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Dr. Justin Peart Associate Professor, Business Administration

Dr. Justin Peart

Bobcat Quick Hit:

Favorite Movie: "The Silence of the Lambs"

Favorite Quote: "If you can't fly, then run. If you can't run, then walk. If you can't walk, then crawl, but whatever you do, you have to keep moving forward." – Martin Luther King Jr.

If you could have a dinner party with two people, living or dead, who would it be? And why? "Barack Obama and Mother Theresa. Both demonstrate the ability to live successful lives while genuinely caring about and trying to make a positive difference in the welfare of less fortunate people."

Although Dr. Justin Peart planned on a career in business, the Jamaica native had a change of heart after he earned an MBA at Florida International University. "My mom is a professor," Dr. Peart said. "My dad was a pastor, but he also taught. It's something in the family—something in the blood—that got me interested initially.

"When I first went to FIU, the plan was to do the MBA and then enter the world of business. At the time, FIU was recruiting students to do doctorates, so I decided to give it a shot."

Dr. Peart came to St. Thomas University to teach in 2001 after five years as an adjunct professor at FIU. He graduated with honors from The University of the West Indies with a BS in Computer Studies and later earned an MBA, then a PhD in business administration with a specialization in marketing from FIU.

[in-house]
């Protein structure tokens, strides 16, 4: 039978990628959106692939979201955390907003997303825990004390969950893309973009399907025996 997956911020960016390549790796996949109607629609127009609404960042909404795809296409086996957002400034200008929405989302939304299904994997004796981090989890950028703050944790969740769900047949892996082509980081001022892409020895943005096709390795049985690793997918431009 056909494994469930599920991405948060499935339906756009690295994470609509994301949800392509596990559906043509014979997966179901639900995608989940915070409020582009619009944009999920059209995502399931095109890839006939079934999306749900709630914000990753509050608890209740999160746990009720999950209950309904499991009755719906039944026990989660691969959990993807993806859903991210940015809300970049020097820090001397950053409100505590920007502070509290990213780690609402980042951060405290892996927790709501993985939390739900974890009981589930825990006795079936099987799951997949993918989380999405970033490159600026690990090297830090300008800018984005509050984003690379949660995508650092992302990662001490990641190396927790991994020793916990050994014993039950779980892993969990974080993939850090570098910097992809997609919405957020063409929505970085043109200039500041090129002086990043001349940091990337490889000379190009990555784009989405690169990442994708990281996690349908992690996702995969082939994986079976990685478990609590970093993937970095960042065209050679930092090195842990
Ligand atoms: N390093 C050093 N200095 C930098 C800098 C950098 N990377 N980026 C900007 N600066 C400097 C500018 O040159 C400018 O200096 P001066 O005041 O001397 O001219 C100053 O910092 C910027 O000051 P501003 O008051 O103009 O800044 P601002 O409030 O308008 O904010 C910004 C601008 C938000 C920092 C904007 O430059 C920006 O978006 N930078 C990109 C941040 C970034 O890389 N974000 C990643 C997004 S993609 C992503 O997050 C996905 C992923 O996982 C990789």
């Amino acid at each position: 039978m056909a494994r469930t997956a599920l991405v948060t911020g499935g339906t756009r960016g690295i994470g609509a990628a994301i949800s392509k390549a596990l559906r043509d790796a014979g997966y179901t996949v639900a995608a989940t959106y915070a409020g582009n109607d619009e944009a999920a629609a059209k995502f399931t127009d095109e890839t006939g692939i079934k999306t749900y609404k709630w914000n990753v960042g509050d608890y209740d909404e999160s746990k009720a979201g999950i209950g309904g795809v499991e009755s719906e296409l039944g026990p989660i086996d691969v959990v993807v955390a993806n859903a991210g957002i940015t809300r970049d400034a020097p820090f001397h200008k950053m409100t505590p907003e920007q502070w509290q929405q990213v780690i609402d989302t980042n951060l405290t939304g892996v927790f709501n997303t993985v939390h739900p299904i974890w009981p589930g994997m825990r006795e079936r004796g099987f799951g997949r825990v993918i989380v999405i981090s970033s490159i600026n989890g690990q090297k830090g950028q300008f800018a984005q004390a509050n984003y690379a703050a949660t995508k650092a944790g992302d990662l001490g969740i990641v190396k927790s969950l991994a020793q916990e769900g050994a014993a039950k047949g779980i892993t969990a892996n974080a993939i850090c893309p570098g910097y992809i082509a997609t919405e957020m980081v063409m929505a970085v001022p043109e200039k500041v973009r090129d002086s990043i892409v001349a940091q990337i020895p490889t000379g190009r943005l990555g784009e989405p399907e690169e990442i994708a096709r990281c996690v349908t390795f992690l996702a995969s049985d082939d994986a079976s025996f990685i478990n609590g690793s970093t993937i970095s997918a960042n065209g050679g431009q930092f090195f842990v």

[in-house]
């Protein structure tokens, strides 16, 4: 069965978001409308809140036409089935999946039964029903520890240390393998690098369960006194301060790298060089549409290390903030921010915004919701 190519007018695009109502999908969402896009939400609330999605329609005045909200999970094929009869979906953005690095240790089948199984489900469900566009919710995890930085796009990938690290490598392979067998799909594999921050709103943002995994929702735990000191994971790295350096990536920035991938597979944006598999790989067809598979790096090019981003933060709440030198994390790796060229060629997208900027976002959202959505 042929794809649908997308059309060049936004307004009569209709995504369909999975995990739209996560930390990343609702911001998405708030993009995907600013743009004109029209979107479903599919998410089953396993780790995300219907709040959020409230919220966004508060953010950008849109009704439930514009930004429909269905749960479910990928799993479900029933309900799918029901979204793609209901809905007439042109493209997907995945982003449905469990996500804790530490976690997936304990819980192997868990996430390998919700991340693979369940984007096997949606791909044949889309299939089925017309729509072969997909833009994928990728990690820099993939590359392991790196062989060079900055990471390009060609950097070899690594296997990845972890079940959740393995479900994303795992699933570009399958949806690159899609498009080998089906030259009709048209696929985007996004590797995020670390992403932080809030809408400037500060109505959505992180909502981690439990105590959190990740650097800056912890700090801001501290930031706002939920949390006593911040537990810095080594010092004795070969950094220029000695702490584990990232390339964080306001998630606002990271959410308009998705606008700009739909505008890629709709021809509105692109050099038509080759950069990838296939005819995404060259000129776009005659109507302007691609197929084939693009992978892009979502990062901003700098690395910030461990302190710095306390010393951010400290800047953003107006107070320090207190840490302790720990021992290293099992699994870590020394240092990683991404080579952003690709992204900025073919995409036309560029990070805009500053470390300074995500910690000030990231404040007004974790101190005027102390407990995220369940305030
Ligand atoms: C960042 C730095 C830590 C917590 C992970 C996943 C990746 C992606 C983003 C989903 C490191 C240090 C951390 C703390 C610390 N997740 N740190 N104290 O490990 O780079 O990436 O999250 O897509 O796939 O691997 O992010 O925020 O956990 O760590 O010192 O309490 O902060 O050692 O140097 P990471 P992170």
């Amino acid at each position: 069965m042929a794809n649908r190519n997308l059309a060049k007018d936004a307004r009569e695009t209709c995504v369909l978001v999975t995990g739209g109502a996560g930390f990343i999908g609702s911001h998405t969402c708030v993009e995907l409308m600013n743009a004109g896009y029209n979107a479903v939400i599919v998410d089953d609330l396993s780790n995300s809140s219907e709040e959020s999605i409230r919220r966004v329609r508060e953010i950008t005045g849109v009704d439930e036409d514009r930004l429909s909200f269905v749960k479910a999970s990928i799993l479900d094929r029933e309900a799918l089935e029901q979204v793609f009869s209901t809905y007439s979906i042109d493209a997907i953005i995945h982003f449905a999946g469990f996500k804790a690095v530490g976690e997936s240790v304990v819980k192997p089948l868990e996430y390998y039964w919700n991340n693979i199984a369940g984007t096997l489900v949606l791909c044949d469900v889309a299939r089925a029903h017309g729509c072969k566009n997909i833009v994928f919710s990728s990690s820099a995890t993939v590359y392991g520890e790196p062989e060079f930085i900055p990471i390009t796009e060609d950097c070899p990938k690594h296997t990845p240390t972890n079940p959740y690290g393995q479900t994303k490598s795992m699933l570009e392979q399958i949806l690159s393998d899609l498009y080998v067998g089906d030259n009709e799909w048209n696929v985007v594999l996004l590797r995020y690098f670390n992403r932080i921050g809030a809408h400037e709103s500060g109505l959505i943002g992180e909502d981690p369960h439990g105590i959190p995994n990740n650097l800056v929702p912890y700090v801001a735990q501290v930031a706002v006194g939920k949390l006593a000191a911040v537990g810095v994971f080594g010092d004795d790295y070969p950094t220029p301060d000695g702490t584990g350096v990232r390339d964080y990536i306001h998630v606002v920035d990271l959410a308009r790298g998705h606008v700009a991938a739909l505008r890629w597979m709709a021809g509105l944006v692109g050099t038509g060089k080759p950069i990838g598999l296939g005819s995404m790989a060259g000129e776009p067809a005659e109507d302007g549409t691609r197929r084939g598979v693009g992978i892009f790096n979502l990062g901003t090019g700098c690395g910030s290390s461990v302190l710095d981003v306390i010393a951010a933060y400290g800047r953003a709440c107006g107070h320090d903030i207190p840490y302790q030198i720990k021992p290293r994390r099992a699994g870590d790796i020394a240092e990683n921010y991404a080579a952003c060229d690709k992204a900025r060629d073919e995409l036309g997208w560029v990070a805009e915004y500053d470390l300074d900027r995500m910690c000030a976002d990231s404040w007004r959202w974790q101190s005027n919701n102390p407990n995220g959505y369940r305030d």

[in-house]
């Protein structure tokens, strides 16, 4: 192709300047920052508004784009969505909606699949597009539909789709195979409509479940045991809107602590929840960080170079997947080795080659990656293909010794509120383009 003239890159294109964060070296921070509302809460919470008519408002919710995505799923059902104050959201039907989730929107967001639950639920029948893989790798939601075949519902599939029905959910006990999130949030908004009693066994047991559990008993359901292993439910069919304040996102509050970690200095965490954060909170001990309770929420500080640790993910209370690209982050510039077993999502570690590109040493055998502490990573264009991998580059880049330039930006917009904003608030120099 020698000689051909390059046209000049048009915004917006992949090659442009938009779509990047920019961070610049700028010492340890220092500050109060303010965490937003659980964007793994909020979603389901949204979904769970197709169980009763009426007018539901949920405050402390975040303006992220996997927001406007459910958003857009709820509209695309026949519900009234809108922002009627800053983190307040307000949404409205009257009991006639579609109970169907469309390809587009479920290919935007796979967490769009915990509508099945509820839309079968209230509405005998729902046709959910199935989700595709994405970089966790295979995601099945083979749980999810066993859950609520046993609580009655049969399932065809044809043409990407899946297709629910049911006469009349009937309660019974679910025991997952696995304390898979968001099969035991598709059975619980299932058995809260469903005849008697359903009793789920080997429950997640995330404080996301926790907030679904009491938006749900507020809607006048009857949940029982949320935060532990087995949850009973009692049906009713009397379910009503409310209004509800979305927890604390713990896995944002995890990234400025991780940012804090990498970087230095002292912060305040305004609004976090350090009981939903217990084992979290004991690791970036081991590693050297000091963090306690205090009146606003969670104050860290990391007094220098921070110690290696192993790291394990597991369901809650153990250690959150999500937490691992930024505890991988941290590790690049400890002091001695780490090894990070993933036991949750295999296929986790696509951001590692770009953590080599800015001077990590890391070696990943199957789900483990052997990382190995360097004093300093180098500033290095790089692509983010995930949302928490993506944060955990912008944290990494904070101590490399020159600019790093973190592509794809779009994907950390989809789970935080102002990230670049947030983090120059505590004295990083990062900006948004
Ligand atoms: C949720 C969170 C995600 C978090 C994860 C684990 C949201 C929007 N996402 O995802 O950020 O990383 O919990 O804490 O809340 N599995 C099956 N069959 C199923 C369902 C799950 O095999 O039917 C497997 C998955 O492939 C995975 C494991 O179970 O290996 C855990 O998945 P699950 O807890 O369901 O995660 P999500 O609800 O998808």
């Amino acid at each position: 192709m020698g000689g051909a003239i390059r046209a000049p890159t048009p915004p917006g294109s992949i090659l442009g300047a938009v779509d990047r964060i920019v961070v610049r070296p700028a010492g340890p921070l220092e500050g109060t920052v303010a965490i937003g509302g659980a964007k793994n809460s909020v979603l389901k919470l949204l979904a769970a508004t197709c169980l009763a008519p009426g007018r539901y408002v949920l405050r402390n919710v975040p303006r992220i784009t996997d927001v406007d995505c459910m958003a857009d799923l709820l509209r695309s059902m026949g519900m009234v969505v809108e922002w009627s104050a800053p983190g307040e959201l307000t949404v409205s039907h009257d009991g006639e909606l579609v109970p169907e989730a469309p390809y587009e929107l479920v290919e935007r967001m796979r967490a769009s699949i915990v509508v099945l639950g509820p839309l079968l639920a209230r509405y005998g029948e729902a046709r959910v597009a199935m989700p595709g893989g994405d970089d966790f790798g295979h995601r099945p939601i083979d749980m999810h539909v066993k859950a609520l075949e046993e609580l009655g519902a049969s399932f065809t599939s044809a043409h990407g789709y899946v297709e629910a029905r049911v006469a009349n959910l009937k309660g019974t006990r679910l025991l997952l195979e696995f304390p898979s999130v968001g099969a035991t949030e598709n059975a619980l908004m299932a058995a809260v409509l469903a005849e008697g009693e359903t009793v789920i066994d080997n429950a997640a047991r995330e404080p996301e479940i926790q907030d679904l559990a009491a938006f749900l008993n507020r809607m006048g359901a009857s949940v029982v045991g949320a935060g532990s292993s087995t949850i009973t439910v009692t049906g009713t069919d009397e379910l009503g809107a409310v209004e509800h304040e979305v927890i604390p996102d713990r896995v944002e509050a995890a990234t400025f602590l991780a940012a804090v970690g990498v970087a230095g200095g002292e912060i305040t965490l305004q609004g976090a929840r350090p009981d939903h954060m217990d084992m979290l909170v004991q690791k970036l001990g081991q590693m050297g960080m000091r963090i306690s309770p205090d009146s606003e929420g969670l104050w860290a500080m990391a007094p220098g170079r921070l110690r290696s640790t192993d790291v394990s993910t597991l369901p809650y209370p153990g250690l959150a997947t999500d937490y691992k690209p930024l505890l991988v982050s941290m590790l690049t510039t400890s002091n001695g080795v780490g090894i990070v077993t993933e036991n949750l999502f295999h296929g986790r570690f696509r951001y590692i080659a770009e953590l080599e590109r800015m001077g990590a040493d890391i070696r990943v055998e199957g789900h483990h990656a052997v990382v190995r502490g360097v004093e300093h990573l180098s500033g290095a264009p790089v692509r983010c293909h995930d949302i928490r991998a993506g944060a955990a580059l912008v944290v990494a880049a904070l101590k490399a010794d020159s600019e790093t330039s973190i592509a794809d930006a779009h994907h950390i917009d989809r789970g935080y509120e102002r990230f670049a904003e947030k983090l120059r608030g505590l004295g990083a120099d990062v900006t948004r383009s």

In addition to teaching Marketing Research, Marketing Management, Social Media Marketing, and several entrepreneurship and international business courses, Dr. Peart is director of the Institute for Global Entrepreneurship at STU. "That has been a highlight of my career for the last number of years—introducing students here to the possibilities associated with entrepreneurship," Dr. Peart said. "Before I came to St. Thomas, entrepreneurship wasn't emphasized."

Q: What will students learn in each online MBA course that you teach?

A: Generally, in my courses, there is an emphasis on critical thinking and problem solving. The classes are usually more interactive. I like using the Socratic model where you throw things out there, get their feedback and try to get them to share their thoughts as well. That is typically what happens. Routinely, all of my courses include elements of business planning or marketing plans. I favor the practitioner approach so that once students are done, they can make a smooth transition into the work world.

Q: What is the value of an MBA?

A: The MBA is particularly useful for individuals who are already in or plan to rise to middle or upper management positions. Especially for persons who don't have a business-related undergraduate degree nor experience in the business world, an MBA provides the crucial general knowledge needed to transition into management. Greater value may be acquired by specializing in a specific field of management such as International Business or Human Resources.